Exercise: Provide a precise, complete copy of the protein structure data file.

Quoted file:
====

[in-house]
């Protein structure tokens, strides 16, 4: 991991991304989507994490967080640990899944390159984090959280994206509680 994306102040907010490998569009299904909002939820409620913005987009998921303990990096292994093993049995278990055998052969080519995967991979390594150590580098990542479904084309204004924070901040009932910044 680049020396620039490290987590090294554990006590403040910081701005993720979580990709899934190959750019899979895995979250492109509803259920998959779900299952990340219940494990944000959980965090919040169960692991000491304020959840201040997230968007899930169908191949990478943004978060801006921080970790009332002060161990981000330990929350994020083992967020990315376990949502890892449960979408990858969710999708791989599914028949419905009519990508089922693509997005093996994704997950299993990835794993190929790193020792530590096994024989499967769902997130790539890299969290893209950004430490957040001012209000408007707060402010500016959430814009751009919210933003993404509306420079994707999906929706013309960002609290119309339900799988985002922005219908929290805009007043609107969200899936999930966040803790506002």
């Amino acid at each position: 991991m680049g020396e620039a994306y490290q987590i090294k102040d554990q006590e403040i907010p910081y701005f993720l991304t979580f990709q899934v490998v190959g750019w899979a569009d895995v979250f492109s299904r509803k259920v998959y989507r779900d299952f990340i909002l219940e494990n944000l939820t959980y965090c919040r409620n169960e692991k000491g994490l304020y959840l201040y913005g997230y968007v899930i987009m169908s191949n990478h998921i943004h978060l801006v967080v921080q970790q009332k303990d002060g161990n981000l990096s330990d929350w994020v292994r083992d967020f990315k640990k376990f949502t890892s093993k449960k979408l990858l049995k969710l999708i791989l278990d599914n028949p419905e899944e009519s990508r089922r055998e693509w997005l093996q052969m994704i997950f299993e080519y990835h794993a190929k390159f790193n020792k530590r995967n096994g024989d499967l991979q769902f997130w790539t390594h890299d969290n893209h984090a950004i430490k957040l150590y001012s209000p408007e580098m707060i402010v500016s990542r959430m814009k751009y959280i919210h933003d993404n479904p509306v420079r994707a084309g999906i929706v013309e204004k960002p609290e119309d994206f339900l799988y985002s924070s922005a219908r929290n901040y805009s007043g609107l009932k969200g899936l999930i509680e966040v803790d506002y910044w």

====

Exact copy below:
[in-house]
């Protein structure tokens, strides 16, 4: 991991991304989507994490967080640990899944390159984090959280994206509680 994306102040907010490998569009299904909002939820409620913005987009998921303990990096292994093993049995278990055998052969080519995967991979390594150590580098990542479904084309204004924070901040009932910044 680049020396620039490290987590090294554990006590403040910081701005993720979580990709899934190959750019899979895995979250492109509803259920998959779900299952990340219940494990944000959980965090919040169960692991000491304020959840201040997230968007899930169908191949990478943004978060801006921080970790009332002060161990981000330990929350994020083992967020990315376990949502890892449960979408990858969710999708791989599914028949419905009519990508089922693509997005093996994704997950299993990835794993190929790193020792530590096994024989499967769902997130790539890299969290893209950004430490957040001012209000408007707060402010500016959430814009751009919210933003993404509306420079994707999906929706013309960002609290119309339900799988985002922005219908929290805009007043609107969200899936999930966040803790506002």
């Amino acid at each position: 991991m680049g020396e620039a994306y490290q987590i090294k102040d554990q006590e403040i907010p910081y701005f993720l991304t979580f990709q899934v490998v190959g750019w899979a569009d895995v979250f492109s299904r509803k259920v998959y989507r779900d299952f990340i909002l219940e494990n944000l939820t959980y965090c919040r409620n169960e692991k000491g994490l304020y959840l201040y913005g997230y968007v899930i987009m169908s191949n990478h998921i943004h978060l801006v967080v921080q970790q009332k303990d002060g161990n981000l990096s330990d929350w994020v292994r083992d967020f990315k640990k376990f949502t890892s093993k449960k979408l990858l049995k969710l999708i791989l278990d599914n028949p419905e899944e009519s990508r089922r055998e693509w997005l093996q052969m994704i997950f299993e080519y990835h794993a190929k390159f790193n020792k530590r995967n096994g024989d499967l991979q769902f997130w790539t390594h890299d969290n893209h984090a950004i430490k957040l150590y001012s209000p408007e580098m707060i402010v500016s990542r959430m814009k751009y959280i919210h933003d993404n479904p509306v420079r994707a084309g999906i929706v013309e204004k960002p609290e119309d994206f339900l799988y985002s924070s922005a219908r929290n901040y805009s007043g609107l009932k969200g899936l999930i509680e966040v803790d506002y910044w």